Published On: Wed, Apr 1st, 2020

Cracks in the coalition

Government Administration Building - 20200223 JH

By Hilbert Haar

The Indian Merchants Association (IMA) is among the private sector organizations that chose the St. Maarten Hospitality and Trade Association (SHTA) not even a week ago “to speak on its behalf for continued representation and information.” But only a few days later the IMA broke ranks and issued a press release of its own under the ominous headline ‘Economic doom, mass closures and layoffs on the horizon for St. Maarten‘.

As far as content goes, the press release does not differ significantly from what the SHTA communicated earlier. But there is more to it. One of the prominent members of the IMA is Member of Parliament Sidharth Bijlani-Cookie. As a member of the UP faction he also supports the freshly installed government.

That the IMA rips into that government in its press release with remarks like “callous disregard of employees and businesses” comes therefore as a bit of a surprise.

Policymakers focus mainly on those who face unemployment and on the self-employed, the IMA says, but they “fail to address the real issues and hardships of small and medium businesses.”

The IMA does not have anything good to say either about the government’s draft stimulus plan: “It has economic stimulus written all over it but it lacks commitment in terms of funding and assisting the business sector.”

“Sadly, our government does not seem to gauge the financials effects of this pandemic on its economic partners which are the small and medium businesses. In the event there is no real stimulus plan laid out for the business sector, major catastrophic effects can be seen like business closures, job losses and even social unrest.”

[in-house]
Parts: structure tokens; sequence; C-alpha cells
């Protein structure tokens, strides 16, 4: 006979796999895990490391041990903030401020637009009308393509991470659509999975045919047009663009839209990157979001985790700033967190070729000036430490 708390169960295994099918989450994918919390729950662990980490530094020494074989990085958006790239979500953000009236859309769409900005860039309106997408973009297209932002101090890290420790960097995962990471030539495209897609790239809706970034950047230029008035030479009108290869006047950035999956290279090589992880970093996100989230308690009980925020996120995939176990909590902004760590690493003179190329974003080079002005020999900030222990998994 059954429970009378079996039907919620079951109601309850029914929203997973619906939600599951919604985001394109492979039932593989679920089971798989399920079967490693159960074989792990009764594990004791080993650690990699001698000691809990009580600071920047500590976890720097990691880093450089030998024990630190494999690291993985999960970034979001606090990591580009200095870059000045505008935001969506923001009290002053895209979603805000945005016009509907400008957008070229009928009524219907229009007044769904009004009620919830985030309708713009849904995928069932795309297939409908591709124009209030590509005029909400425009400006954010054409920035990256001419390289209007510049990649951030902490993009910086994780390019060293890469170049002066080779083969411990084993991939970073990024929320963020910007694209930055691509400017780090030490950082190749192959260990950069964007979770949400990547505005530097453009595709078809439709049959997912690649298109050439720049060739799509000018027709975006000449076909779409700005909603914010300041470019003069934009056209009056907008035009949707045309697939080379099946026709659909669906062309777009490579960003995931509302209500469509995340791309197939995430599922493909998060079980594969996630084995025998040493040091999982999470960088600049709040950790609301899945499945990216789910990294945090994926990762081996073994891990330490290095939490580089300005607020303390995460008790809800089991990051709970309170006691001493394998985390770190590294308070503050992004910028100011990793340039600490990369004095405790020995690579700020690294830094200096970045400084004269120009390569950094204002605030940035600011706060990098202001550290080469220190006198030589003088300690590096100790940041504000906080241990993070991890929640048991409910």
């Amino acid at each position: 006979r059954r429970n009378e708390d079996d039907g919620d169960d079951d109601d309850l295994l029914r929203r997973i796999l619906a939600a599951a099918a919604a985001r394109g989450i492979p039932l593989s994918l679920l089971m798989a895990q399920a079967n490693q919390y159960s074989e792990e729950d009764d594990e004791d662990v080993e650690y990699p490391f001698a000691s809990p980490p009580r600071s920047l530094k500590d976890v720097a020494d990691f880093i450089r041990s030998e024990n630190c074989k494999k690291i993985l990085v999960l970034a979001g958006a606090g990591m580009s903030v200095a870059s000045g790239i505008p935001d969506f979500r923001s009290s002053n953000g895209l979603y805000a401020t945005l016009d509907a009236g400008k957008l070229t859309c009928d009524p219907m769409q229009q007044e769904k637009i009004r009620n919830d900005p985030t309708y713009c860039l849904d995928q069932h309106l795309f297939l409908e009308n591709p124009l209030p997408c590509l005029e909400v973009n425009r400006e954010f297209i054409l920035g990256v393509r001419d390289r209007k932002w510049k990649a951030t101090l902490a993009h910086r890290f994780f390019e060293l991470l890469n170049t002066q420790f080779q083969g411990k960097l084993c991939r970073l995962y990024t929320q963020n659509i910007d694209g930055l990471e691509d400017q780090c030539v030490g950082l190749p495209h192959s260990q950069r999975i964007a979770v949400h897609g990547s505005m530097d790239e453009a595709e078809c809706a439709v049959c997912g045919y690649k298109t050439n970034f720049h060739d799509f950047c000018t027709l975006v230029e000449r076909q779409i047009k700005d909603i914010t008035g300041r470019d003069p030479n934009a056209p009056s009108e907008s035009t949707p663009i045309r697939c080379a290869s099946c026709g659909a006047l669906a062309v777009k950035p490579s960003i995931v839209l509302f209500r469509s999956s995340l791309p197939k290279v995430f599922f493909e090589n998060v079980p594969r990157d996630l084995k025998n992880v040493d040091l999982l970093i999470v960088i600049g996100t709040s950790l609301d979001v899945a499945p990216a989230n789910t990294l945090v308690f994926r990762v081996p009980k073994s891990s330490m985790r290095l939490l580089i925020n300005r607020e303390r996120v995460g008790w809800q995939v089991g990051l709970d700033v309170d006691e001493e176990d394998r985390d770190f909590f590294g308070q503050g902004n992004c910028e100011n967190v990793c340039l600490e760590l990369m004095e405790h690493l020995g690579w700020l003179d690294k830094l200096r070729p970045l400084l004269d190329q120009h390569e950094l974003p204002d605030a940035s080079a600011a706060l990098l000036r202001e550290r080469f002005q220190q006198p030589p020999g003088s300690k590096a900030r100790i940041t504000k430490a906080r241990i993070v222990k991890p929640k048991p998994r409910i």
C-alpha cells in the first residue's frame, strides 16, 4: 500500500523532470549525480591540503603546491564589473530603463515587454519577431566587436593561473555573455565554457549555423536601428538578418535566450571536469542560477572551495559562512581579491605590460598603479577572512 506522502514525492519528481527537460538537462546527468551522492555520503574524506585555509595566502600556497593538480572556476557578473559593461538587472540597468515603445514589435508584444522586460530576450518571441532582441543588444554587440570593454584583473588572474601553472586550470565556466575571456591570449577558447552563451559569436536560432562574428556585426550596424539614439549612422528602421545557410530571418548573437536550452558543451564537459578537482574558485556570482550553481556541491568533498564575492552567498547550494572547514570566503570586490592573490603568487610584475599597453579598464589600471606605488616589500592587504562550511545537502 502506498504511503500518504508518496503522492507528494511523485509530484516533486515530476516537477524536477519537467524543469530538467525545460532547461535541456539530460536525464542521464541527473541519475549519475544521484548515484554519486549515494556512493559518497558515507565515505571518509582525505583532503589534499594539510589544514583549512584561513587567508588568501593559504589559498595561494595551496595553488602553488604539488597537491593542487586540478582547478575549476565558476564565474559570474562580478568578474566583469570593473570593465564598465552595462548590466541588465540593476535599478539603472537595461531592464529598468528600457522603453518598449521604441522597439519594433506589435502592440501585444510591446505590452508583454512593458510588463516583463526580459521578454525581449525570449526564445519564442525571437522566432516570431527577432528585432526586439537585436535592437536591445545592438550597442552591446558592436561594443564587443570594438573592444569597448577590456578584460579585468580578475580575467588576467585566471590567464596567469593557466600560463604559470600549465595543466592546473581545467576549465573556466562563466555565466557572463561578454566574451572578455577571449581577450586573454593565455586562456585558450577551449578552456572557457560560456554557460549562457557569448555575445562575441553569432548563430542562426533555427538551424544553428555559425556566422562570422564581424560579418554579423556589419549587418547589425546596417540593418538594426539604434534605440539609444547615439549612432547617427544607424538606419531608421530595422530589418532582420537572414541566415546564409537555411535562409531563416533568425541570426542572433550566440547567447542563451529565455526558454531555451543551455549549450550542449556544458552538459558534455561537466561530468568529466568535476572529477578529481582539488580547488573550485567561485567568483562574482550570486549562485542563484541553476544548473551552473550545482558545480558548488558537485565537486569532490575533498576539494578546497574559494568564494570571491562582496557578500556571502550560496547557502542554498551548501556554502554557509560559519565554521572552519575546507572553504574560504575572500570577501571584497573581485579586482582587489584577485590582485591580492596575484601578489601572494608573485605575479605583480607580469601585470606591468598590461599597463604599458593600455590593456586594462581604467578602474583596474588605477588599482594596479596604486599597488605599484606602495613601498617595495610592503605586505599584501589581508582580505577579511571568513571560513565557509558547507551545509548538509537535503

Again, not much wrong with the content; I just wonder why the IMA does not let the SHTA do the talking. Agreements in this department apparently are not worth a lot.

And then there is this: the IMA’s (and by extension Bijlani’s) harsh criticism of the government. It is interesting to note that Bijlani does not stand alone in his criticism. “Communication and cohesive efforts by the coalition leave a lot to be desired,” his fellow faction member Grisha Marten-Heyliger stated in a recent press release.  She disagrees with decisions taken by the Emergency Operations Center (EOC), the Prime Minister (Silveria Jacobs) and the Minister of Finance (Ardwell Irion).

Being critical of the government, even if it is supported by your faction, is not necessarily negative. It is, after all, the role all parliamentarians are supposed to play. But the criticism coming from Bijlani (via the IMA) and Marten-Heyliger does suggest that governing St. Maarten through the corona-crisis is not going to be a walk in the park for the new Council of Ministers. With a stretch of the imagination it could even suggest cracks in the coalition.

The government could easily ignore criticism from the opposition (feeling confident with majority support in parliament) but when that – in itself justified – criticism comes from within its own ranks it becomes a different ballgame.

Circling the wagons and confronting the crisis as one appears to be too much to ask. See the unexpected solo action of the IMA, see the criticism the government has to deal with from parliamentarians that are supposed to support it.

I am not suggesting that the critics keep their mouths shut; on the contrary. As long as they have something meaningful to add to the debate that aims to guide the government in the right direction, they are doing the country and its people a service. This requires proposing alternative solutions instead of whining about what’s wrong. But if there are other motives in play we could be heading for a completely different crisis.

Clem Labega Square - 20200223 JH

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